If you have been watching closely then by now you will have realised that our politicians understanding of the process and the EU in general is slim to none. But that is not an argument for staying in the EU. The fact that we have a supreme government for Europe and our politicians don't know what it is or how it works is very sharp reason to leave. If we lack the capacity for self governance then we will have to nurture it and we will have to endure the consequences of abandoning it in the first place.
With Brexit not delivering on promises we are in for a rough ride politically. This is in part due to the abysmal Vote Leave campaign but we should not take the blame for it. The blame lies squarely with those who took us ever deeper into the EU without once seeking our consent. Repairing the damage will take a very long time.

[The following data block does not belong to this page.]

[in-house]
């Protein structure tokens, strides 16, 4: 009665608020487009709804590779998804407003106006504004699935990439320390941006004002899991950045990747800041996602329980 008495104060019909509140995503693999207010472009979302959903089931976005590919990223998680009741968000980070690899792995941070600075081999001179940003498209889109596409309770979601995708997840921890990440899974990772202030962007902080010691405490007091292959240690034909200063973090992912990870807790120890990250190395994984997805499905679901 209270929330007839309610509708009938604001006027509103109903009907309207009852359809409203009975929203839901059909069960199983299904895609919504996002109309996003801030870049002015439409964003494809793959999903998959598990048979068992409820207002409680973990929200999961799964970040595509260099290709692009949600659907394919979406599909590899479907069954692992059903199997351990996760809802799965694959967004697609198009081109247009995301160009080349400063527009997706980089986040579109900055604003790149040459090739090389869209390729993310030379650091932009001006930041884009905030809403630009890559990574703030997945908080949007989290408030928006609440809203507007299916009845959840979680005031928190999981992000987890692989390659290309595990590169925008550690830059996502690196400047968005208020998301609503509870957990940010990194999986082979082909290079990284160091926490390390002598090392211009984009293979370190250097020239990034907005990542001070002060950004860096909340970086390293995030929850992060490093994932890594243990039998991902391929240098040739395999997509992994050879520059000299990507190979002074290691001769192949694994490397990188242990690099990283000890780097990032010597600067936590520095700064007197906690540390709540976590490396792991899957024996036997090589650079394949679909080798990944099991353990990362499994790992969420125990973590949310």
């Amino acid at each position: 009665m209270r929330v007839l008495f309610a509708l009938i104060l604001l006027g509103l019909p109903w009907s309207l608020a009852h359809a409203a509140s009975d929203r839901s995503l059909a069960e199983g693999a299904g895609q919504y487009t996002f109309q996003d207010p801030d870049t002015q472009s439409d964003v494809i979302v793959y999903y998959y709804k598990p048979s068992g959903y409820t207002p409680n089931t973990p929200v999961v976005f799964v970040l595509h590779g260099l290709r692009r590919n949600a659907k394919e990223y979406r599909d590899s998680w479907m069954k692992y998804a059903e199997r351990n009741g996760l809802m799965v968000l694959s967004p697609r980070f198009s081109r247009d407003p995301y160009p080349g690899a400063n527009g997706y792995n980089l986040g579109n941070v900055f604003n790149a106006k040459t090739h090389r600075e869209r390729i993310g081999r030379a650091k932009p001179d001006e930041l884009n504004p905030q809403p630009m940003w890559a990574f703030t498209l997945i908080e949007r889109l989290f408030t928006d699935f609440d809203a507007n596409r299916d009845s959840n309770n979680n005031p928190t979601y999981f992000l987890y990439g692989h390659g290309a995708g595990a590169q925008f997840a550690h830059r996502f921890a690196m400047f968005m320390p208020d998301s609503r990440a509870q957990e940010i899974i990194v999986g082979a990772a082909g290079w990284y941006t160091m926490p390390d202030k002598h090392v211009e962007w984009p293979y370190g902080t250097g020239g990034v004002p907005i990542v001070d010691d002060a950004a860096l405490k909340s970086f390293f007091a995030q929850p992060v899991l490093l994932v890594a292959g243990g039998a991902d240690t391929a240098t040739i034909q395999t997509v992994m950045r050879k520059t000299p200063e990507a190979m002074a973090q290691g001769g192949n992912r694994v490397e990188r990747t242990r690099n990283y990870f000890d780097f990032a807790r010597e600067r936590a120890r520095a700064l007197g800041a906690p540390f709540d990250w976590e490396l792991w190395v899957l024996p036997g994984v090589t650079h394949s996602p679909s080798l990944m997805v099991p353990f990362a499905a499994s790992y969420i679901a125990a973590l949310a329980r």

In this, we will need a new movement with coherent demands and a fresh agenda for undoing what they inevitably do to us in the Article 50 talks. We will have to build up our global reach and our relations with other allies before we have the kind of leverage we need to truly take back control. That is why the focus must be on trade, aid and development and how we relate to the rest of the world. Only when we can gang up on the EU will we have sufficient clout to start making demands. That may take as long as it took to get the referendum in the first place.